Writer: Jerrica DuBois
2 min read January 2023 — Despite the pandemic’s impact on the economy, the Dallas-Fort Worth region enjoyed a rather quick road to recovery in comparison to other metro areas in the U.S. Now, with the looming possibility of recession, DFW is gearing up to clear yet another economic hurdle.
“You must build a fortress-like balance sheet to withstand the economic headwinds that inevitably follow economic tailwinds,” Aaron Graft, vice chairman and CEO of TBK Bank, SSB, told Invest:.
That buildup wasn’t too bad in the metroplex. Nonfarm employment grew 6% in 2021, more than making up for the losses downtown experienced in 2020. The state was also on pace to grow jobs by 3.5%, which translates into adding 452,000 positions statewide, according to projections by the Federal Reserve Bank of Dallas. The official Texas Economic Outlook for 2023 is set to be released on Feb. 3.
The job growth rate for Texas still surpasses the nation’s, and would be two-thirds higher than the state’s average growth since 2010. However, a recession would mean a slowdown in growth and the Lone Star state would add jobs at a slower pace than 2.1%, the average annual growth rate since 2010.
The biggest contributor to job growth in Texas has been the oil and gas industry. In the 12 month span that ended in November, over 42,000 jobs were added in the mining and logging industry, which includes oil and gas. Other areas of potential growth next year include public education and healthcare.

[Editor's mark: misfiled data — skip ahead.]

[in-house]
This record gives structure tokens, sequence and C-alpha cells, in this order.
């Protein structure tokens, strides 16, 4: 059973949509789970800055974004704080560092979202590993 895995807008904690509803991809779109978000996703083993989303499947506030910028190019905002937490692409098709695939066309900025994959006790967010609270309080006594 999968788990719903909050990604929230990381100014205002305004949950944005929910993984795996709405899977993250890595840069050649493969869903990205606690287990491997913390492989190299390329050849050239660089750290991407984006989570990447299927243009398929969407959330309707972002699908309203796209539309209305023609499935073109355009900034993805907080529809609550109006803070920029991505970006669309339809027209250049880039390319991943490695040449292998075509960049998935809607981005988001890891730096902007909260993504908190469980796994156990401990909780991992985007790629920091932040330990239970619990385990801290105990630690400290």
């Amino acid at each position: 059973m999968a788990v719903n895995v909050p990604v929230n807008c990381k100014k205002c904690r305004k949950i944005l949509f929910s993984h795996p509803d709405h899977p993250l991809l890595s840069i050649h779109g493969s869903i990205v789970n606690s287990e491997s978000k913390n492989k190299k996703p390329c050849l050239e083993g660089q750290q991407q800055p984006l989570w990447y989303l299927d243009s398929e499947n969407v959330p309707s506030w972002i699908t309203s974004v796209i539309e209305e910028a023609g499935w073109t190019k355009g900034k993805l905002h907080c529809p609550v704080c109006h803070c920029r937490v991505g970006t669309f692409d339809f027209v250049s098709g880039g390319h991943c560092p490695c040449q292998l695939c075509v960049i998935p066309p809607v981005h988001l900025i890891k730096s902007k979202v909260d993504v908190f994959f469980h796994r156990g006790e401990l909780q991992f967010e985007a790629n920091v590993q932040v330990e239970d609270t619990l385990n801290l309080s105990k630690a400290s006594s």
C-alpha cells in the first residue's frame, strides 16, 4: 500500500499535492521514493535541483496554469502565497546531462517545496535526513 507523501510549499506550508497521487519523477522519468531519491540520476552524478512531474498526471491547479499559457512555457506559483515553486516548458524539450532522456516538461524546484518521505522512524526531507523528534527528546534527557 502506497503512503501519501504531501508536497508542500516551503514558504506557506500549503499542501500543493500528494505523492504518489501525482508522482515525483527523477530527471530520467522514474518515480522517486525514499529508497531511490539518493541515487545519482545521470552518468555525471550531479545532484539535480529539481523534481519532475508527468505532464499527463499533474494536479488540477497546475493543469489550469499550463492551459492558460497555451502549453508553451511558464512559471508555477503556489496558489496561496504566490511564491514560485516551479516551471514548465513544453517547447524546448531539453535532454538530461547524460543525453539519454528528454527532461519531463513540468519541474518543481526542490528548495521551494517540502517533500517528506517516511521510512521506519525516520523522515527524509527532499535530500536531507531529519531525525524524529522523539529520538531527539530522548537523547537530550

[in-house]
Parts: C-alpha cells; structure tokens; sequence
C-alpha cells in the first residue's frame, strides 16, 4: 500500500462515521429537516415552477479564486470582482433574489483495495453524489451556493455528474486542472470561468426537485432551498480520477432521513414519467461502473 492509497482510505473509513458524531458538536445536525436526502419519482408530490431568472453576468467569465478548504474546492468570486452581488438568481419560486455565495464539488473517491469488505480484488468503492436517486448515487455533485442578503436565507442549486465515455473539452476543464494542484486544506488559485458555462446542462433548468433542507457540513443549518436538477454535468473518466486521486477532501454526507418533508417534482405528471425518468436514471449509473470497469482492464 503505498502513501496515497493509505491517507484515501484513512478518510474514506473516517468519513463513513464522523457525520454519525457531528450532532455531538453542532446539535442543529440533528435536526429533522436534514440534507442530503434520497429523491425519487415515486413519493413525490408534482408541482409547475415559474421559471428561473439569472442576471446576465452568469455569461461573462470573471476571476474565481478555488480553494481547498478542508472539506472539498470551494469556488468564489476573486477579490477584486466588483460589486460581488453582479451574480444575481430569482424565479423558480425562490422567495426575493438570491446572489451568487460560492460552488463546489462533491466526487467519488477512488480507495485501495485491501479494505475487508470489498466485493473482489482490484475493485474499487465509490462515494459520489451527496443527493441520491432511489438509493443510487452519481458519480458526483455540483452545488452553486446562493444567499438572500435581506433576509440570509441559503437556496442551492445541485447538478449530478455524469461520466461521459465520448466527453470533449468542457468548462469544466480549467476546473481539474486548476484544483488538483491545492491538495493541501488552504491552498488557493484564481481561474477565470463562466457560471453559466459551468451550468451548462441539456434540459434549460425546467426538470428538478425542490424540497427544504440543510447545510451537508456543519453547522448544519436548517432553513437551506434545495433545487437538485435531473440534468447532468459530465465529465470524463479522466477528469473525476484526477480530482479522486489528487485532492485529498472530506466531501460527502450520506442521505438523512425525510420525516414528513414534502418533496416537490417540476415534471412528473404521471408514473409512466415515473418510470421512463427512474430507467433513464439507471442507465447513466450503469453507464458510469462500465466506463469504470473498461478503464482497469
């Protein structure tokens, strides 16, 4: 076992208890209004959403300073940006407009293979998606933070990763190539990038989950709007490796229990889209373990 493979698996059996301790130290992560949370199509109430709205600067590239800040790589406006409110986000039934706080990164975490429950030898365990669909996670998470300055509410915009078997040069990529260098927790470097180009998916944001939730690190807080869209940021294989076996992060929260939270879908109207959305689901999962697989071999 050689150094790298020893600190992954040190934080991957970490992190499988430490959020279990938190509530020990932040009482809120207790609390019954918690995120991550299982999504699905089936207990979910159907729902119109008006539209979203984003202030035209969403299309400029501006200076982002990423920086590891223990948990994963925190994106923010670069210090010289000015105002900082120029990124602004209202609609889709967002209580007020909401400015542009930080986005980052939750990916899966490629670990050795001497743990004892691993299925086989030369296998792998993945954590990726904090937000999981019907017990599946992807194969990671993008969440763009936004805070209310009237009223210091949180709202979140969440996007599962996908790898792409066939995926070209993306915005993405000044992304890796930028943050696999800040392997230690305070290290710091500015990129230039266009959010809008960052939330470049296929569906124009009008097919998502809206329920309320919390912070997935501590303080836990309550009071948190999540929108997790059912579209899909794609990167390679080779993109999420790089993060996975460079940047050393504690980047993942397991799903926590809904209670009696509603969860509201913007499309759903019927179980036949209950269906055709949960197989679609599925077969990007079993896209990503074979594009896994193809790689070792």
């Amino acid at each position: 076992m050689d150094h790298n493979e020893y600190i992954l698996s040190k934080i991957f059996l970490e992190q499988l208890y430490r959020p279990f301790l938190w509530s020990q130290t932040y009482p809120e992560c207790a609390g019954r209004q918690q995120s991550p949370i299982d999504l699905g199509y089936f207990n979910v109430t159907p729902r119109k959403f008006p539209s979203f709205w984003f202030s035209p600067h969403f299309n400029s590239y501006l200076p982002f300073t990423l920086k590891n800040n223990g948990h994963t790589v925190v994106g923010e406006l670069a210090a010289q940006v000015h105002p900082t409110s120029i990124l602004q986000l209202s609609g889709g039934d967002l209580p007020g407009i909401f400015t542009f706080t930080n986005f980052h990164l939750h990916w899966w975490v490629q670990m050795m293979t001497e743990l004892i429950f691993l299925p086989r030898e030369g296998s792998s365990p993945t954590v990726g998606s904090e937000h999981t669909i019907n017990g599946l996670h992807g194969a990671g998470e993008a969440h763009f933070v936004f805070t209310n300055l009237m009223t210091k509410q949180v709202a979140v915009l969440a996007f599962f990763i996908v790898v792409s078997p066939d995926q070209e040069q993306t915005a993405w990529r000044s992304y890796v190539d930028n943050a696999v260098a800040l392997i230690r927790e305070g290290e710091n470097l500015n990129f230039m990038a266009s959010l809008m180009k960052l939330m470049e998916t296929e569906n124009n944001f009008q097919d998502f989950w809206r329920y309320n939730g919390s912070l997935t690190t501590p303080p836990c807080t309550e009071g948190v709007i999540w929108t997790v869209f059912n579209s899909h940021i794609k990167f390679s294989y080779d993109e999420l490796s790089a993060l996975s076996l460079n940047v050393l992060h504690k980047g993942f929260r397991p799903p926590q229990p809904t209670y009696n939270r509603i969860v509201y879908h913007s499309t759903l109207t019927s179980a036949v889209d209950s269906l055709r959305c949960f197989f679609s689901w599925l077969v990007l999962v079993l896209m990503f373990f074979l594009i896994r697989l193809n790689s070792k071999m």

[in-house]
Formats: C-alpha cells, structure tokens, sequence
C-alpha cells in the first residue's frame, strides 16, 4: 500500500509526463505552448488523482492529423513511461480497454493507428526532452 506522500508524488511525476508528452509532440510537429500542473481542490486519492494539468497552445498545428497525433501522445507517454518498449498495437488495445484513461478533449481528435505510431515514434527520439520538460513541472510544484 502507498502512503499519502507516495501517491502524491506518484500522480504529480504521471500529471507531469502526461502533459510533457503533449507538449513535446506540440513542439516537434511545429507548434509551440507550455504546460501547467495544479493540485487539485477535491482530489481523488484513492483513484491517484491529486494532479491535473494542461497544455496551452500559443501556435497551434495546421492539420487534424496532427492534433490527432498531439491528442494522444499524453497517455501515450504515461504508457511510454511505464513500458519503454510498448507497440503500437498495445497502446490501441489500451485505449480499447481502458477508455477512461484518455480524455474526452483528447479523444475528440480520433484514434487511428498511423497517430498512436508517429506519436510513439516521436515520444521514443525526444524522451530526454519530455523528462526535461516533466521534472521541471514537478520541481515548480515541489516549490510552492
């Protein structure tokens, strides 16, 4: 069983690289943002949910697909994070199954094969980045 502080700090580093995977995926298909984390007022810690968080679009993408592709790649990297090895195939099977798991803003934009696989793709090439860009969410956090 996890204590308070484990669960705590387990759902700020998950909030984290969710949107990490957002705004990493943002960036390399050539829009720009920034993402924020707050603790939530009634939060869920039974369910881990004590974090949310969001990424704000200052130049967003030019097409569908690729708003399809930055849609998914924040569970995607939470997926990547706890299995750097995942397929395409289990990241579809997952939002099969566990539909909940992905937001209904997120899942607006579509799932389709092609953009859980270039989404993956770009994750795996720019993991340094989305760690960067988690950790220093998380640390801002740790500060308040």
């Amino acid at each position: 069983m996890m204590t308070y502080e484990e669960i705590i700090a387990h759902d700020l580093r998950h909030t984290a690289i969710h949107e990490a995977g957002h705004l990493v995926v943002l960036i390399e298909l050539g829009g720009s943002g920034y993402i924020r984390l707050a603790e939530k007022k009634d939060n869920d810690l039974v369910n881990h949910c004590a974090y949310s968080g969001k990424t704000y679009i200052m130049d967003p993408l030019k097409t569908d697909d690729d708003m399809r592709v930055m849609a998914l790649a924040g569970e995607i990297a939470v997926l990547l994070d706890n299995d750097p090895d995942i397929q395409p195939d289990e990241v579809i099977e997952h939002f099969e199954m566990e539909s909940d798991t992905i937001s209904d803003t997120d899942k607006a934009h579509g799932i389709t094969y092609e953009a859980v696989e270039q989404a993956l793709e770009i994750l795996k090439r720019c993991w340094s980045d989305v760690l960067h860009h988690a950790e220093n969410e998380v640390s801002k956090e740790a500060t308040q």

Despite these challenges, Texas is expected to continue to be a popular destination for those relocating. The state’s affordability remains a major strength, especially compared with California and New York. The DFW is the fastest-growing metro in the U.S., and according to real estate agency JLL, the number of residents could increase by 3.4 million by 2045. The metroplex also surpassed New York City and Los Angeles in percentage of jobs added, although it is smaller than those metro areas. According to JLL’s latest DFW Resiliency report, L.A. and New York experienced a 4.3% job growth, while Dallas-Fort Worth was at 6.5%.
Another key to the strength of the economy in DFW is industry diversity. The wide variety of job sectors helps the DFW economy maintain its strength and withstand declines if select industries should take a hit. Trade, transportation and utilities made up over 20% of the region’s employment, and more than 18% consisted of professional and business services. Other major job sectors include education and health services, government, leisure and hospitality and financial activities.
DFW appears to be positioned to withstand the looming challenges thanks to consistent job growth, wide range of employment industries and proven resiliency in past downturns, recovering quicker than cities including New York City, Austin and Houston.
Business leaders in the Lone Star state are also confident in themselves, with 57% of midsize businesses expecting their profits to increase this year, and 66% expecting their revenue to increase. Among small business owners, 63% surveyed expect profit to increase, and 67% expect revenue to increase.
“You lose control of your future by getting yourself in a position where you can’t weather a recession,” Graft told Invest:. “It is highly likely in the next three to five years that the U.S. will experience a recession. I doubt it will look like it did during the financial crisis of 2008, but it could be very real.”
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